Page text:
The day before the ordination, several friends helped me and Mary Ann shave our heads. I had an overwhelming sense of disorientation and a kind of confusion. I didn’t know who I was. Deep in my heart, I knew that I didn’t really know anything.  Such a gift: beginner’s mind – immeasurably deep and profound, as the ordination ceremony says. The fear that I would take myself too seriously lessened.

The night before the ordination, I had a remarkable dream. I was a passenger in a Ford Explorer. We were on a road, stopped at a river. The river looked deep and flowing. I knew we had to proceed through the river, but I was scared. I knew that I had to trust the driver. 

During the ordination ceremony, I was in a state of deep concentration and inward focus. It felt like a powerful form of zazen. I felt still and quiet. It was a backward step, an inner deep return to myself. During the entire ceremony, I was never aware of the large number of people attending. I saw and heard only what was right in front of me.

I saw Chris’s radiant smile as we bowed to each other, and she offered me my name, a sitting robe, a rakusu, a bowing mat, and finally the okesa. Every time I received a gift, our fingers intertwined as she released it to me. So tender and beautiful!

Apparently I kept sitting down on my robe, and every time I stood up, it would pull apart. Three times I stood up and turned to Arobin, who tucked it back in again. The third time, Jeff Bickner whispered to me, “Don’t sit on your robe.” To credit the robe itself, I remained quiet and still as my robe was put back on. [Norman had spoken to me a few years ago about wearing the robe with the quiet dignity of a buddha.]  I was embarrassed, though, and I am sure my face was flushed. But this is good! So much for taking myself too seriously! Hard to do, when your robe keeps falling off!

The language of the ordination ceremony is a great promise of freedom from karmic bonds. It is a promise of liberation and enlightenment. We vow to live a life of enlightenment. I think, “What if this is true? What if I am really freed from my karmic formations?” Now, a few days later, I think it is not that the seeds of karma are exterminated; it is that we can see them through a new lens. My relationship to them could change. May it be so!

More than this, I vow to act and speak from the ground of the precepts. I vow to have love for others and service to others, as my only desire.

Gratitude to the ancestors and lineage of teachers, handing the dharma to me this day.

This is really the essence of what I wish to say: thank you.

Wednesday, April 9, 2014

Can we wake up (or not)?

We Zen practitioners use the words “wake up” as if we actually understand what waking up is. One can even buy coffee cups and tee shirts with the words, “Wake Up!”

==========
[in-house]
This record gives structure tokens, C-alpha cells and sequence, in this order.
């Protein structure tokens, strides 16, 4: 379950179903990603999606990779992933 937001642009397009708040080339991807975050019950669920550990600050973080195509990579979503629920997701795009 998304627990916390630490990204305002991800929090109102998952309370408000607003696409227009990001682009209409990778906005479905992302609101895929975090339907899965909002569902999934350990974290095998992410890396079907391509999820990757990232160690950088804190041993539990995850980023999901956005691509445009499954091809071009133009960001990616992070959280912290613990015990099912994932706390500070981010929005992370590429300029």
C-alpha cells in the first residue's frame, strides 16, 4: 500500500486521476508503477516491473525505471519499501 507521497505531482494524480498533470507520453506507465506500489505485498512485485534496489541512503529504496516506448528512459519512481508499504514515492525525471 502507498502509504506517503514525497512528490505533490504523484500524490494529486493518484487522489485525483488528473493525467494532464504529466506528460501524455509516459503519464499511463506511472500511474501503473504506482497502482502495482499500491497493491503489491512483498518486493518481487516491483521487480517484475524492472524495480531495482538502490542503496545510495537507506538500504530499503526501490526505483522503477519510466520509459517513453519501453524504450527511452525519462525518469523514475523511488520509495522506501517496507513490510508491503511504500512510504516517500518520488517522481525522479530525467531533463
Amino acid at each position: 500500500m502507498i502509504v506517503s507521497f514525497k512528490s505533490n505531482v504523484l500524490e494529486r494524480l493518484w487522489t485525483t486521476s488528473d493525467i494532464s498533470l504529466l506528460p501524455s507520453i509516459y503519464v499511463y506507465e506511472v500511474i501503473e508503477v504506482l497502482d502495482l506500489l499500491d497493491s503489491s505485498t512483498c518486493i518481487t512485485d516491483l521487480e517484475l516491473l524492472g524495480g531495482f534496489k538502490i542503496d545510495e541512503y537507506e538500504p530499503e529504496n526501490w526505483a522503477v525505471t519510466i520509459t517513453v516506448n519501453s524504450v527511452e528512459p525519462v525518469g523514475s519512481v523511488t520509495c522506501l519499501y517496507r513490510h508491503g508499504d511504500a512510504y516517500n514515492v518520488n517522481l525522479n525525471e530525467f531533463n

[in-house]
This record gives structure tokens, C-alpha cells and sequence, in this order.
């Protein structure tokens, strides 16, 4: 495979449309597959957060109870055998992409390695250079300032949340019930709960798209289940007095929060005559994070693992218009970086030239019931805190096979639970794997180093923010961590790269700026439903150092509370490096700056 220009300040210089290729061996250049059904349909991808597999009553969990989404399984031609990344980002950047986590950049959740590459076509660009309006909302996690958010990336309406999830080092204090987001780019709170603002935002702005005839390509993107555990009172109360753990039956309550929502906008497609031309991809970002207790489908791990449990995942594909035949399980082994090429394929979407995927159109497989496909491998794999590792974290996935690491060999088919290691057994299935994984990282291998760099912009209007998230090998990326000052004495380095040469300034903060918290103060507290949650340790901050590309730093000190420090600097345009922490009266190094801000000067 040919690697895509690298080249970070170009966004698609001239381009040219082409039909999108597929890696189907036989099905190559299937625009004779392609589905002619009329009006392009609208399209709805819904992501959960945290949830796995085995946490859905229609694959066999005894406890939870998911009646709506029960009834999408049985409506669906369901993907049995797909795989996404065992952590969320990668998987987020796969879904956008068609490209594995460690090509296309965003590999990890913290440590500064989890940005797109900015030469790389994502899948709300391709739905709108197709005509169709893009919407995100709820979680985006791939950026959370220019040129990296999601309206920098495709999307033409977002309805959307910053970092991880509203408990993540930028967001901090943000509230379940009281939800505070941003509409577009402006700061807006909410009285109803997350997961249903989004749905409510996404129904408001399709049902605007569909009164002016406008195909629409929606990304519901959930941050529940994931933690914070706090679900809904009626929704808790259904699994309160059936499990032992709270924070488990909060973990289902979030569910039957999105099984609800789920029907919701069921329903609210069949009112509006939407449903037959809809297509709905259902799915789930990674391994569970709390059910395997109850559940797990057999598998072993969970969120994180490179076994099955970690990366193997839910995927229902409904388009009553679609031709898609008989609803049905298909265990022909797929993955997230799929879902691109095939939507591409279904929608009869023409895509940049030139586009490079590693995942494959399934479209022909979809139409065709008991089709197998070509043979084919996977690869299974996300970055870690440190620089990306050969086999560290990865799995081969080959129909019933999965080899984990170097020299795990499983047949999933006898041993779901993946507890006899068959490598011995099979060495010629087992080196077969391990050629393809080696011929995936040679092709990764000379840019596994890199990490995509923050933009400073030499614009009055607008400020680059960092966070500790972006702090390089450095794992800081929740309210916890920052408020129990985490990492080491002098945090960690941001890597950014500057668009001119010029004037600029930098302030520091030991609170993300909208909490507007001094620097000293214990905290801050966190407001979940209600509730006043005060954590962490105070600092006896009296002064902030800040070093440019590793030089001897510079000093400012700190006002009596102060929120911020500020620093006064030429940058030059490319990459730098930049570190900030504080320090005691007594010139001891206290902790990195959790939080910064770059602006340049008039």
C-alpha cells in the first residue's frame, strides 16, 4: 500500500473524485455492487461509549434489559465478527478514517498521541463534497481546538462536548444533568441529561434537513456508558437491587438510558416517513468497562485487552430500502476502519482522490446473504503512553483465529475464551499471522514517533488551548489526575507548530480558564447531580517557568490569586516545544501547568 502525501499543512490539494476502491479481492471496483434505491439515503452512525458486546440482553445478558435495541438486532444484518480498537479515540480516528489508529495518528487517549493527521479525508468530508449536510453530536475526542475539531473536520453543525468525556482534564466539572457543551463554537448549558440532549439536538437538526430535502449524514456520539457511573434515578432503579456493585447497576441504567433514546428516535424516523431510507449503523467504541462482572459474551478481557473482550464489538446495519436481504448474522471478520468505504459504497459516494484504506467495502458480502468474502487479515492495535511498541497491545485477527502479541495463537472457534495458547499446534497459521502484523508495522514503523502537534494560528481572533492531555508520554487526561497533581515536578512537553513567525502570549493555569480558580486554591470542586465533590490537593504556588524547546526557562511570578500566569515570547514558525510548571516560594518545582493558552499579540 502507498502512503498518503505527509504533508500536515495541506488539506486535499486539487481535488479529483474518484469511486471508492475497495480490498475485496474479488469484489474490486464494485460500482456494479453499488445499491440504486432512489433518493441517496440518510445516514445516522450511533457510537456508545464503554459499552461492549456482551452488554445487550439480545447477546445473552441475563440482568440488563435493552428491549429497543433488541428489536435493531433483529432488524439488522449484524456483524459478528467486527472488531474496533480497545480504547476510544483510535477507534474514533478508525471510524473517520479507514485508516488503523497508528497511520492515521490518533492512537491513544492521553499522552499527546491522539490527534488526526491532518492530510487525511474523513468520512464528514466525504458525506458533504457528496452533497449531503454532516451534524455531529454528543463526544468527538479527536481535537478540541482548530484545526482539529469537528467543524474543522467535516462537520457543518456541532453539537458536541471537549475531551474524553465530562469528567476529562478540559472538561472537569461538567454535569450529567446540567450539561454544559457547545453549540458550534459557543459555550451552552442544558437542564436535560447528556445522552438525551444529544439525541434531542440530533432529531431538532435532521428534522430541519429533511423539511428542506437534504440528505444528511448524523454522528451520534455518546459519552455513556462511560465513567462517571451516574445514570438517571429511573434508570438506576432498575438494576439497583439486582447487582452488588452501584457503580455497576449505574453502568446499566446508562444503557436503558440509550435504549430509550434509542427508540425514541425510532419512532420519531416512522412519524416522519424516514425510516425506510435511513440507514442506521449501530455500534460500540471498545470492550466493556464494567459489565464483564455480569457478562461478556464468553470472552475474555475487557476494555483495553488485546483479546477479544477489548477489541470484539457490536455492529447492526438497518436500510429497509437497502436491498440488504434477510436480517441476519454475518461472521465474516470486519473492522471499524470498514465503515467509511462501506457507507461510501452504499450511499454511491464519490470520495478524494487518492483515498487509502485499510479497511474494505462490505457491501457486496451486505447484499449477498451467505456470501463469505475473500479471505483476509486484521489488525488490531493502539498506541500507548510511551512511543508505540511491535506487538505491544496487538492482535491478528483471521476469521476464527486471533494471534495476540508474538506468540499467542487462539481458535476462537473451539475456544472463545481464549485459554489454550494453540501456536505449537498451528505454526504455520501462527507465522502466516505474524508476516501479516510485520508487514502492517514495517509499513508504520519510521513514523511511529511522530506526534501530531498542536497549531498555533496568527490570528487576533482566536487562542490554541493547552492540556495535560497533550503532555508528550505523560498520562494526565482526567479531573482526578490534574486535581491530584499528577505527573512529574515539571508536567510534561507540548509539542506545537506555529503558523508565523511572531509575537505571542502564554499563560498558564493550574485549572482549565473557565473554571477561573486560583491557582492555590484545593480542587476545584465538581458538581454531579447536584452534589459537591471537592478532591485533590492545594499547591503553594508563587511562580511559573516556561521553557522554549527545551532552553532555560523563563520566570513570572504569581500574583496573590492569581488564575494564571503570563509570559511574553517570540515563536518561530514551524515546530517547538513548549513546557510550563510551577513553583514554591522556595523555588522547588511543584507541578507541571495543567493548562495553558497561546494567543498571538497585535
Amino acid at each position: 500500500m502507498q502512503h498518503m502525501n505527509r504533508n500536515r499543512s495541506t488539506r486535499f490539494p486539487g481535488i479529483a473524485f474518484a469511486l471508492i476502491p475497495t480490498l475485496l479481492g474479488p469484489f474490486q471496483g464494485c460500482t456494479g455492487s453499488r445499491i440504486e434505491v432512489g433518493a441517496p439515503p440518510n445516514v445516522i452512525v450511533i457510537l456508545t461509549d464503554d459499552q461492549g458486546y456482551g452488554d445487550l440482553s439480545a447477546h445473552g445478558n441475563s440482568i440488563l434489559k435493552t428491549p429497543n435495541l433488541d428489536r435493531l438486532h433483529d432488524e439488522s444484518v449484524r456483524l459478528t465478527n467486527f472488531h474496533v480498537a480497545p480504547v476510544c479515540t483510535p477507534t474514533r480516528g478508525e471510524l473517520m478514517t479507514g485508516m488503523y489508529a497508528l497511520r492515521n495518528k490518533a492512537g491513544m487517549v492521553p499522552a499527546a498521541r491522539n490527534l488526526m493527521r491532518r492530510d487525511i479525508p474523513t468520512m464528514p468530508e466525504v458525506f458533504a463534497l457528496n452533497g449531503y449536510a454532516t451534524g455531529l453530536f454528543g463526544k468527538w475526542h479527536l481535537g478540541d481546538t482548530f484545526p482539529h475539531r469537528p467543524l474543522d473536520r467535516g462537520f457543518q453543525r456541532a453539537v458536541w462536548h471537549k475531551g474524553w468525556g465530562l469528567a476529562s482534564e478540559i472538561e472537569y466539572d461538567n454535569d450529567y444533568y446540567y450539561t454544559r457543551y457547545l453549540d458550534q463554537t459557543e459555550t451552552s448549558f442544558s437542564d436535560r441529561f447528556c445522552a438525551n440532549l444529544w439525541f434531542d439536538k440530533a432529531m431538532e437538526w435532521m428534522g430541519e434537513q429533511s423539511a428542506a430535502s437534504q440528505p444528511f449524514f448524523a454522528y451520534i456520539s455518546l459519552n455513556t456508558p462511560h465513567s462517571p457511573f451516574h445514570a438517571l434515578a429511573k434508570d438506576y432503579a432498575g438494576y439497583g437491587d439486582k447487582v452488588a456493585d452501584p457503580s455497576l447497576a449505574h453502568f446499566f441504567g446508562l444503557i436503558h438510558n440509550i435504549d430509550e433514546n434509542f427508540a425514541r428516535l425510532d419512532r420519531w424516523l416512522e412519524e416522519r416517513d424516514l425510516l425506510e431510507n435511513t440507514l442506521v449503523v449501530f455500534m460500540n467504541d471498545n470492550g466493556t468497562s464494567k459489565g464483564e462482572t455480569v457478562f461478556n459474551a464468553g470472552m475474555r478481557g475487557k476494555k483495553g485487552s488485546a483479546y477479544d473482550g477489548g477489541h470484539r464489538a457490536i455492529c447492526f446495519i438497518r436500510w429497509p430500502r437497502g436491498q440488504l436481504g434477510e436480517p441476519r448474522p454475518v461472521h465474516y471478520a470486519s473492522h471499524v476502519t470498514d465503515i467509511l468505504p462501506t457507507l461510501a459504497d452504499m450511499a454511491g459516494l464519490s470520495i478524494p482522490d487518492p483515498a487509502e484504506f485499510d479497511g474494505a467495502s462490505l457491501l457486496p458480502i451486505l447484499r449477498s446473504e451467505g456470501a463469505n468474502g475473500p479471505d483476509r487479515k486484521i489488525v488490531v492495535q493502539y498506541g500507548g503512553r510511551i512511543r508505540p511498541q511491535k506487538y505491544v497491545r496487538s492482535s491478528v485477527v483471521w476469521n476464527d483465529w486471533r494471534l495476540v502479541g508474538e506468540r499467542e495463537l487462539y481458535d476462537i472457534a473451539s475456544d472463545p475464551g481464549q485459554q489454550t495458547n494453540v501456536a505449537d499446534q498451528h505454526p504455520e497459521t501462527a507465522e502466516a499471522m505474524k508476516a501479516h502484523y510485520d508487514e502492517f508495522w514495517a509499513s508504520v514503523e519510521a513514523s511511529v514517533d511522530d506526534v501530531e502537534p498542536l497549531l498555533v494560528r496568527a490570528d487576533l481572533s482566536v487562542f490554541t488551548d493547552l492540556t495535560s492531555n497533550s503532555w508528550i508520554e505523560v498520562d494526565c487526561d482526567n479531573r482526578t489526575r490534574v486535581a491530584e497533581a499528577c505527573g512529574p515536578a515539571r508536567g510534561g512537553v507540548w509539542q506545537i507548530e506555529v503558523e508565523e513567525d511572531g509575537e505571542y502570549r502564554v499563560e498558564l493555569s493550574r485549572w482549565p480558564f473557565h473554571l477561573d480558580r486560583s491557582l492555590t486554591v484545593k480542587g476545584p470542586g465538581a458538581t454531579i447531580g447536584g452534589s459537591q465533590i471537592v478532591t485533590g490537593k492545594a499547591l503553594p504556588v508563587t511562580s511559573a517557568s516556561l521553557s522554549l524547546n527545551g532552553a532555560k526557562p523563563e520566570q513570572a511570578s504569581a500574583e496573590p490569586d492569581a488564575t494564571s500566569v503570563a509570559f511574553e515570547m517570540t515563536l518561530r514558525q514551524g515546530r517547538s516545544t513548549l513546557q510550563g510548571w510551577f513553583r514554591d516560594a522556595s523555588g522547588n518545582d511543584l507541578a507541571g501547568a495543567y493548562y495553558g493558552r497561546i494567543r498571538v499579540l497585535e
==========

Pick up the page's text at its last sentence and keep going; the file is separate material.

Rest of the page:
The historical Buddha said, “When one person [italics added] opens up reality and returns to the source, all space in the ten directions disappears.” Pre-Mahayana literature describes this as an act of awakening that happens to a practitioner after rigorous practice over many lifetimes. [I won’t discuss here the confusing paradox that there is no-self to wake up!]

With the Lotus Sutra, and its emphasis by Dogen, awakening is a liberative function of all time and space.  Thousands of bodhisattvas emerge from the earth, and the Buddha has an inconceivably long life span.  Quoting from Dan Leighton’s wonderful book, Visions of Awakening Space and Time, “But Dogen’s own version of this utterance [the words of the Buddha] expresses a deeper appreciation for the vitality of the spatial environment and for the actual spiritual potency and capacity of the world to manifest awakening.” [I like to visualize Kogen in the fields of Green Gulch Farm!]

Important to note, I think, is that Mr. Leighton does not say here the capacity for one person to wake up. And this gets to my question: can one person wake up?  According to the Soto Zen view, as I understand it, there is no final state of enlightenment, as in one moment you are deluded, and then you wake up and are enlightened. “Practice enlightenment,” as described by Dogen, is ongoing, continuous practice.  In fact, great teacher Norman Fischer said in a talk recently that for Dogen,

Awakening was a kind of metaphysical reality, not a mere psychological achievement. Awakening existed in its fullness, always, and everywhere. It was not something produced by a little person’s little activity. ~ from Introduction to the Precepts

Ouch! “A little person’s little activity.”  I do love this idea of a metaphysical reality. But I don’t want to limit myself, to say that I, personally, cannot wake up or experience waking up.  I don’t know what to call them exactly, but I have had glimpses of a kind of non-dual reality, and always in the context of nature. At risk of sounding like some hippie-dippie person, I recently had an experience of the unity of all things.  I was walking kinhin outdoors and came across a radiant, golden poppy. For a moment, I did feel that I was actually that flower…until my mind kicked in and obscured and negated the whole experience.

Again quoting Leighton, “According to Dogen, there is clear and beneficial mutuality in the inter-relationship between the practitioner and the environment.” So that seems to validate my experience.  But do I need Dogen – or any teacher – to validate real experiences of spaciousness and love and the unity with all things?  No, I hope not!

The best language might be to change the verb tenses.  Instead of the past tense of “she woke up,” you could use the present participle, “she is awaking.” Instead of “enlightenment,” use the sense of “enlightening.”

However it is talked about, I have faith in the mystery that is always available to all of us and to have faith in my own experience.